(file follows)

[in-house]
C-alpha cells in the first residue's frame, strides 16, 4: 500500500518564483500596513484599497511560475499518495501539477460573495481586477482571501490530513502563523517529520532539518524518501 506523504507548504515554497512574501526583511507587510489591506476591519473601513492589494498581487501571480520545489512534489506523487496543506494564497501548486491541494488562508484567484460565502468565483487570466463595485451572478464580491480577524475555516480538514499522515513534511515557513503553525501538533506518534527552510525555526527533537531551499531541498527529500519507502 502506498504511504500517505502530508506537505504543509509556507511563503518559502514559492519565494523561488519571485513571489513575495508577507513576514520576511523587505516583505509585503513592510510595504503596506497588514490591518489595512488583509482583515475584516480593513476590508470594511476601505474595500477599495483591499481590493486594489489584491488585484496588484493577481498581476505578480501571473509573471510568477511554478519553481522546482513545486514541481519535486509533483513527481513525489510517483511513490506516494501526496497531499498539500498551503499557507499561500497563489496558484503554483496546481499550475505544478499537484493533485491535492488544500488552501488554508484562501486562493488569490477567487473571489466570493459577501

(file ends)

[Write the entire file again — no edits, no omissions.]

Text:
[in-house]
C-alpha cells in the first residue's frame, strides 16, 4: 500500500518564483500596513484599497511560475499518495501539477460573495481586477482571501490530513502563523517529520532539518524518501 506523504507548504515554497512574501526583511507587510489591506476591519473601513492589494498581487501571480520545489512534489506523487496543506494564497501548486491541494488562508484567484460565502468565483487570466463595485451572478464580491480577524475555516480538514499522515513534511515557513503553525501538533506518534527552510525555526527533537531551499531541498527529500519507502 502506498504511504500517505502530508506537505504543509509556507511563503518559502514559492519565494523561488519571485513571489513575495508577507513576514520576511523587505516583505509585503513592510510595504503596506497588514490591518489595512488583509482583515475584516480593513476590508470594511476601505474595500477599495483591499481590493486594489489584491488585484496588484493577481498581476505578480501571473509573471510568477511554478519553481522546482513545486514541481519535486509533483513527481513525489510517483511513490506516494501526496497531499498539500498551503499557507499561500497563489496558484503554483496546481499550475505544478499537484493533485491535492488544500488552501488554508484562501486562493488569490477567487473571489466570493459577501